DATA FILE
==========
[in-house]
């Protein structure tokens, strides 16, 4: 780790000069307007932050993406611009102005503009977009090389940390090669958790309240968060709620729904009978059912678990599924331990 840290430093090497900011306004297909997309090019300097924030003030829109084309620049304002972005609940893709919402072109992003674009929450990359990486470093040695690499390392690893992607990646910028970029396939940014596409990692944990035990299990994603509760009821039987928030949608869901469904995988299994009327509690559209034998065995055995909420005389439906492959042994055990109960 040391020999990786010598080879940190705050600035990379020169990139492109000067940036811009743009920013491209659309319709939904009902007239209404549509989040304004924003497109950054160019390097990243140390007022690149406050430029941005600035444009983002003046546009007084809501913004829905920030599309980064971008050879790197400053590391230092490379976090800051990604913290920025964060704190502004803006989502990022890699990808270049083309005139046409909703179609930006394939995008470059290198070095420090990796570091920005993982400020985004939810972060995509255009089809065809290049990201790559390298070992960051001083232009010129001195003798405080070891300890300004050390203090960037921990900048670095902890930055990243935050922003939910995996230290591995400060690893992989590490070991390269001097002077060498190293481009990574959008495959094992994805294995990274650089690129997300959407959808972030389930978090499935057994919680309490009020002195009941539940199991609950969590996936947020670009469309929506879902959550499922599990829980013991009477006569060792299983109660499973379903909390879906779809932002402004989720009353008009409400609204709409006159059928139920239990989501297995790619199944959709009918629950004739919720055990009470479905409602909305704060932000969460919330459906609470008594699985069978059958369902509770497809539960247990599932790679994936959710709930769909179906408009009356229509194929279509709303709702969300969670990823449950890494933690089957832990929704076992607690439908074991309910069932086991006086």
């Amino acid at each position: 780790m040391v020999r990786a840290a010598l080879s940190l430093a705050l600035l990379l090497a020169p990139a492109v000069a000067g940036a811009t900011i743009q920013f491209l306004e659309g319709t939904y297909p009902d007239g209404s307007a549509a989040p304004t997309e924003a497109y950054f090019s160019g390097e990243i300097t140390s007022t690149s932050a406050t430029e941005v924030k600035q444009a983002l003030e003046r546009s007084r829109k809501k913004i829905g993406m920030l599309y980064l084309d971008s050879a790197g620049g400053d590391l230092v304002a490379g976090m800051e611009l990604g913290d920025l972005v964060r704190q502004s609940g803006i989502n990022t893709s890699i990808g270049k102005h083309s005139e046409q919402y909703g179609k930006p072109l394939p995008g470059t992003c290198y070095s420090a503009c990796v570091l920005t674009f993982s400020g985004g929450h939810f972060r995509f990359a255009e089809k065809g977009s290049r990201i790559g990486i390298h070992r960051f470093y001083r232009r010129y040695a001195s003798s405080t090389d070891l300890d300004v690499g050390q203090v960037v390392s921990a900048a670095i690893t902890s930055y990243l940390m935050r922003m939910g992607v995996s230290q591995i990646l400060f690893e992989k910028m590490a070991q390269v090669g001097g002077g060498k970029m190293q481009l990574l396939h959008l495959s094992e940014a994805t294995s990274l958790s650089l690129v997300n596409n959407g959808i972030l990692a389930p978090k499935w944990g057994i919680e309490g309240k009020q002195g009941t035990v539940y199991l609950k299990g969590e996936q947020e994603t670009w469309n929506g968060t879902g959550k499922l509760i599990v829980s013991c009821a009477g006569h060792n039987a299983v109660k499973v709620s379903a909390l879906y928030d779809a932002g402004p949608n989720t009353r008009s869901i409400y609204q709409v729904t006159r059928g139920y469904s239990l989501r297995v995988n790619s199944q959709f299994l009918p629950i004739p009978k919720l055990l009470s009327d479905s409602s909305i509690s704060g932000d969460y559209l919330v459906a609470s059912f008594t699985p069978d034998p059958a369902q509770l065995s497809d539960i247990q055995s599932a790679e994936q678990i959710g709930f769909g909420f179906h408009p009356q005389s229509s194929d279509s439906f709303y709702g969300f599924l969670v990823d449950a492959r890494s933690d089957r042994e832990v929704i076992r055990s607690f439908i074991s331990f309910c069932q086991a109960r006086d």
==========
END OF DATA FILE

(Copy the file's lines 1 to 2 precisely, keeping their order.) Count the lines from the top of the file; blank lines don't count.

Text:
[in-house]
């Protein structure tokens, strides 16, 4: 780790000069307007932050993406611009102005503009977009090389940390090669958790309240968060709620729904009978059912678990599924331990 840290430093090497900011306004297909997309090019300097924030003030829109084309620049304002972005609940893709919402072109992003674009929450990359990486470093040695690499390392690893992607990646910028970029396939940014596409990692944990035990299990994603509760009821039987928030949608869901469904995988299994009327509690559209034998065995055995909420005389439906492959042994055990109960 040391020999990786010598080879940190705050600035990379020169990139492109000067940036811009743009920013491209659309319709939904009902007239209404549509989040304004924003497109950054160019390097990243140390007022690149406050430029941005600035444009983002003046546009007084809501913004829905920030599309980064971008050879790197400053590391230092490379976090800051990604913290920025964060704190502004803006989502990022890699990808270049083309005139046409909703179609930006394939995008470059290198070095420090990796570091920005993982400020985004939810972060995509255009089809065809290049990201790559390298070992960051001083232009010129001195003798405080070891300890300004050390203090960037921990900048670095902890930055990243935050922003939910995996230290591995400060690893992989590490070991390269001097002077060498190293481009990574959008495959094992994805294995990274650089690129997300959407959808972030389930978090499935057994919680309490009020002195009941539940199991609950969590996936947020670009469309929506879902959550499922599990829980013991009477006569060792299983109660499973379903909390879906779809932002402004989720009353008009409400609204709409006159059928139920239990989501297995790619199944959709009918629950004739919720055990009470479905409602909305704060932000969460919330459906609470008594699985069978059958369902509770497809539960247990599932790679994936959710709930769909179906408009009356229509194929279509709303709702969300969670990823449950890494933690089957832990929704076992607690439908074991309910069932086991006086």